After that promising beginning the Bulls fell apart. During the 1967-68 NBA season the club traded Guy Rodgers, the steadiest player on the squad, to the Cincinnati Royals for Flynn Robinson and two future draft choices. Chicago lost its first nine games, slumping to 1-15 before climbing back to respectability. The Bulls went 28-38 the rest of the way but still finished 29-53.
Even that record was better than those of the new expansion teams in Seattle and San Diego, so the Bulls still snuck into the playoffs, where they were drubbed by the Lakers in the division semifinals. Bob Boozer, a 6-8 forward who had the most productive seasons of his 11-year career while playing for Chicago, led the team in scoring with 21.5 points per game, and Jim Washington topped the club in rebounding with 10.1 boards per contest.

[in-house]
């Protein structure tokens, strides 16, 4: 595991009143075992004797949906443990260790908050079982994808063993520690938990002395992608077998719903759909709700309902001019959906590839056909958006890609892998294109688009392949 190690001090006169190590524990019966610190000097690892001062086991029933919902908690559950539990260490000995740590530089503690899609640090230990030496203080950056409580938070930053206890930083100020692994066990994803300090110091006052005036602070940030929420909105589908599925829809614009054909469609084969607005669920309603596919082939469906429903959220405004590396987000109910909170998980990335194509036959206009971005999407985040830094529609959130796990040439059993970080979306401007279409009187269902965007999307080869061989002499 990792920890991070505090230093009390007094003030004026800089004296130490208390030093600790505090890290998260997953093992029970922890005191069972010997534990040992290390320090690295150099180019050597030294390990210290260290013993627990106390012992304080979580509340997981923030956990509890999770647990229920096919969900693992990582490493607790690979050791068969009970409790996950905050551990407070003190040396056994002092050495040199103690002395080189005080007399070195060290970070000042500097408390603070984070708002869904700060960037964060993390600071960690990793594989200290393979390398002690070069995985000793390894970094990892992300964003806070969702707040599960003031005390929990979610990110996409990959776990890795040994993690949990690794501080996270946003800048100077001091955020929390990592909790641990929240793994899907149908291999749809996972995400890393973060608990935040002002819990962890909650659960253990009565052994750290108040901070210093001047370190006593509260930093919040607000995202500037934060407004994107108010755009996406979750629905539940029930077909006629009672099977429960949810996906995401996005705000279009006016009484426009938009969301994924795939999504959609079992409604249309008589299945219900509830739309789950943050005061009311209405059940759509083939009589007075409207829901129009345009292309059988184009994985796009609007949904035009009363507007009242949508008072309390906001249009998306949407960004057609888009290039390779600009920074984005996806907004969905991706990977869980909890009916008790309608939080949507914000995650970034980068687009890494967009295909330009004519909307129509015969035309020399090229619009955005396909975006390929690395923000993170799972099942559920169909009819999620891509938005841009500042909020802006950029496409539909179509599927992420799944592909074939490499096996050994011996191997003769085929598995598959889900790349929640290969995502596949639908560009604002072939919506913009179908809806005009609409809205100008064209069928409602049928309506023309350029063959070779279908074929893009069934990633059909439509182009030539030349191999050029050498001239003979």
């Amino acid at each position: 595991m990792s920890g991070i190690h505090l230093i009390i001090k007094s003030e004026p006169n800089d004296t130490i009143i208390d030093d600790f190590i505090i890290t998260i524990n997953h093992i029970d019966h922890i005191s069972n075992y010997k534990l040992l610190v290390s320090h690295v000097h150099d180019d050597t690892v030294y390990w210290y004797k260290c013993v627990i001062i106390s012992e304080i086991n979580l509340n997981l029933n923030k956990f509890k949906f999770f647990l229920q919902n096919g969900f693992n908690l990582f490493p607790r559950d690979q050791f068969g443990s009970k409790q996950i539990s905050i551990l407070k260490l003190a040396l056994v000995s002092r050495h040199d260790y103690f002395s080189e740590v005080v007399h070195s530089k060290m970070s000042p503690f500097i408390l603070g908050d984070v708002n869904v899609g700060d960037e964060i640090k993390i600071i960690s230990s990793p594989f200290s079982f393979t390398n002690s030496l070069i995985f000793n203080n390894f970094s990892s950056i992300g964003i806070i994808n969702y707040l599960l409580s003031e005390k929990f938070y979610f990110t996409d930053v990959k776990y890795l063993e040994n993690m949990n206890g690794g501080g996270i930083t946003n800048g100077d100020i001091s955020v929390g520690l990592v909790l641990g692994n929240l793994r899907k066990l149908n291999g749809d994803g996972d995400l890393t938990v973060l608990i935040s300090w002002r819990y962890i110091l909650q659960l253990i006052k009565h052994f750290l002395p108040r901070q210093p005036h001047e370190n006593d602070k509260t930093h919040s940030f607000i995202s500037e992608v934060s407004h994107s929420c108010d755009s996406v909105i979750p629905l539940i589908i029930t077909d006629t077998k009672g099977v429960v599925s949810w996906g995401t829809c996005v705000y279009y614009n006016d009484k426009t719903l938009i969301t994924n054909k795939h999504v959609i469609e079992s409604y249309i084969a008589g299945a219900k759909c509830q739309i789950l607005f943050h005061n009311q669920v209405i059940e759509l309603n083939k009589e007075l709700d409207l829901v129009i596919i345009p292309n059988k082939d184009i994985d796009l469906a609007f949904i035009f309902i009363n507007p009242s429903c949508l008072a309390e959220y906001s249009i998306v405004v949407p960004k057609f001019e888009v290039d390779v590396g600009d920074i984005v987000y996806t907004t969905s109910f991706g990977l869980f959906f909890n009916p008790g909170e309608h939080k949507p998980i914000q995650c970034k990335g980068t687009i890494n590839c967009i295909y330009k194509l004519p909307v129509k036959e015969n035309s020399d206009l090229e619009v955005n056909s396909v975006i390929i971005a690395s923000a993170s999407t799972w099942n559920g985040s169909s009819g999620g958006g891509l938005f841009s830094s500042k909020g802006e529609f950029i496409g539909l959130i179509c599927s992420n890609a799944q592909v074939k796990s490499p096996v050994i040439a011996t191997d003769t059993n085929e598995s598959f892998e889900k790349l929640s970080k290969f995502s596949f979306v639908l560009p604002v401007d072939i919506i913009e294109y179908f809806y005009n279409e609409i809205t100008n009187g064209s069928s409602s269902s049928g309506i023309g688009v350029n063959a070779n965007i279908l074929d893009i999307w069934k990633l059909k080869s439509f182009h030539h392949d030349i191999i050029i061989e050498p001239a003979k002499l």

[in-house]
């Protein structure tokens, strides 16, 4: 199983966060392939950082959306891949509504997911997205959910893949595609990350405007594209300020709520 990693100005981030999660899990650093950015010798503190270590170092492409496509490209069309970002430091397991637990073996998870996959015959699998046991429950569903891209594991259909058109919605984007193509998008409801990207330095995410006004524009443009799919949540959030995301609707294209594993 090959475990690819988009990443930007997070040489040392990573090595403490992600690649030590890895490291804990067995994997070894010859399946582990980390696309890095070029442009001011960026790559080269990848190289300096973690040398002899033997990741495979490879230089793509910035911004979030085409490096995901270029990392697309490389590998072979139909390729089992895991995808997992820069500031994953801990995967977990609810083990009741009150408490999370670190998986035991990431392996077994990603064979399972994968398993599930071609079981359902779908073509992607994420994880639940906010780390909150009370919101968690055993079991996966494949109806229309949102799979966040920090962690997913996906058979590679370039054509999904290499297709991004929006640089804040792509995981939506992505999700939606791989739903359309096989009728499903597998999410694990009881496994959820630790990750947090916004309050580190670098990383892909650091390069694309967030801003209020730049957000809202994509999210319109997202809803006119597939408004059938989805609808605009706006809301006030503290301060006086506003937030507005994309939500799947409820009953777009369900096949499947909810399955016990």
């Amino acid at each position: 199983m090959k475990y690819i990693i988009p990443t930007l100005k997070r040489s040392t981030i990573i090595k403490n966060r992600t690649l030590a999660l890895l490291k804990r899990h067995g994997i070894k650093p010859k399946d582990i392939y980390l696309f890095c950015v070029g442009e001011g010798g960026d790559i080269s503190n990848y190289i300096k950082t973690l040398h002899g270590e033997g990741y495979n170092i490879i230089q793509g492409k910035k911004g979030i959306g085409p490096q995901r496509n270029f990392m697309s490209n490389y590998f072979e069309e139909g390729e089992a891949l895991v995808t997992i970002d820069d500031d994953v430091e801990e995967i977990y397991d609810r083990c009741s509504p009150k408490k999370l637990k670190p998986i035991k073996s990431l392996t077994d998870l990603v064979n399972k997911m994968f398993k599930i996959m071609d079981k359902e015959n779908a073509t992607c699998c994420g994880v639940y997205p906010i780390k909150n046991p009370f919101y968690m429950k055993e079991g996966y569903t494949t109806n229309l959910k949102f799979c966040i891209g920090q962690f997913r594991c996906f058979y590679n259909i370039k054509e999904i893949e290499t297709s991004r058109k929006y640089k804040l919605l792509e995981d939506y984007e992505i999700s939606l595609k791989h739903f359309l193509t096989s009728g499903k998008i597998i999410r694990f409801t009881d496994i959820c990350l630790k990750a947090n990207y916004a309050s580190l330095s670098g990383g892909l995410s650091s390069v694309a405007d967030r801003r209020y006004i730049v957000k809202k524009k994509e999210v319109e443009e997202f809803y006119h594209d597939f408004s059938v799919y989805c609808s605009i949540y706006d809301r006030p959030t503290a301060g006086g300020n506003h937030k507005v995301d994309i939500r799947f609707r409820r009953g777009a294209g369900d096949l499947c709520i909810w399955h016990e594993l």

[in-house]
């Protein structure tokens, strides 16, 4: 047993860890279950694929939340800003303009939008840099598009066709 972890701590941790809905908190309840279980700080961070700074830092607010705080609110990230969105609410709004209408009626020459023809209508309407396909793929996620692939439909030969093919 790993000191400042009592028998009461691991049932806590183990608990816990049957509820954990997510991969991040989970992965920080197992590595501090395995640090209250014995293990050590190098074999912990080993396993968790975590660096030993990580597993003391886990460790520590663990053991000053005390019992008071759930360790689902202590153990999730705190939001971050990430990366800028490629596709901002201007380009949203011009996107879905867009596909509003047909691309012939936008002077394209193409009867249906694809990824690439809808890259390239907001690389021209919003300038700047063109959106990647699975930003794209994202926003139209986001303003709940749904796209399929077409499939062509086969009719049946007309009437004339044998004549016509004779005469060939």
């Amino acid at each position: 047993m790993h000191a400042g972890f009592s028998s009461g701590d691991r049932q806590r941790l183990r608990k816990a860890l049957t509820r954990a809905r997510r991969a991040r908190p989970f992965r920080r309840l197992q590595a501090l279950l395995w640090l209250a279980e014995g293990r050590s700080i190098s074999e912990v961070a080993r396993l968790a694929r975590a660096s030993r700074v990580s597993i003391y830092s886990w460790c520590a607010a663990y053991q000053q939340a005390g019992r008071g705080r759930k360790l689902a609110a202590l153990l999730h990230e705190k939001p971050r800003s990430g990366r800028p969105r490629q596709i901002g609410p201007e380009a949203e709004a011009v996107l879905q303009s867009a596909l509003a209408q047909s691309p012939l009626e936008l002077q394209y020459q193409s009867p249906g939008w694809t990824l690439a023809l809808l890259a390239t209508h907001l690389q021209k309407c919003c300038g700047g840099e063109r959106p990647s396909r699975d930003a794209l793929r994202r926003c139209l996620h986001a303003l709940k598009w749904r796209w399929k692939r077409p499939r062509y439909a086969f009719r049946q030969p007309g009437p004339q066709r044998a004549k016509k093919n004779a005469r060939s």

When Jerry Colangelo left the Bulls' front office to run the Phoenix Suns expansion franchise, he took Kerr along as coach. Kerr's replacement for the 1968-69 season was Dick Motta, who had won three Big Sky Conference championships at Weber State. Motta was an unlikely choice, but he proved to be a fortuitous one. In the early 1970s he molded Chicago into a tough, defensive-minded squad that was always ready to challenge the opposition, even if it couldn't match up in talent.
Chicago owned the fourth overall pick in the 1968 NBA Draft and selected 7-foot, 265-pound center Tom Boerwinkle of Tennessee. Boerwinkle would spend his entire 10-year career with Chicago and wind up as the Bulls' all-time leading rebounder with 5,745 career boards.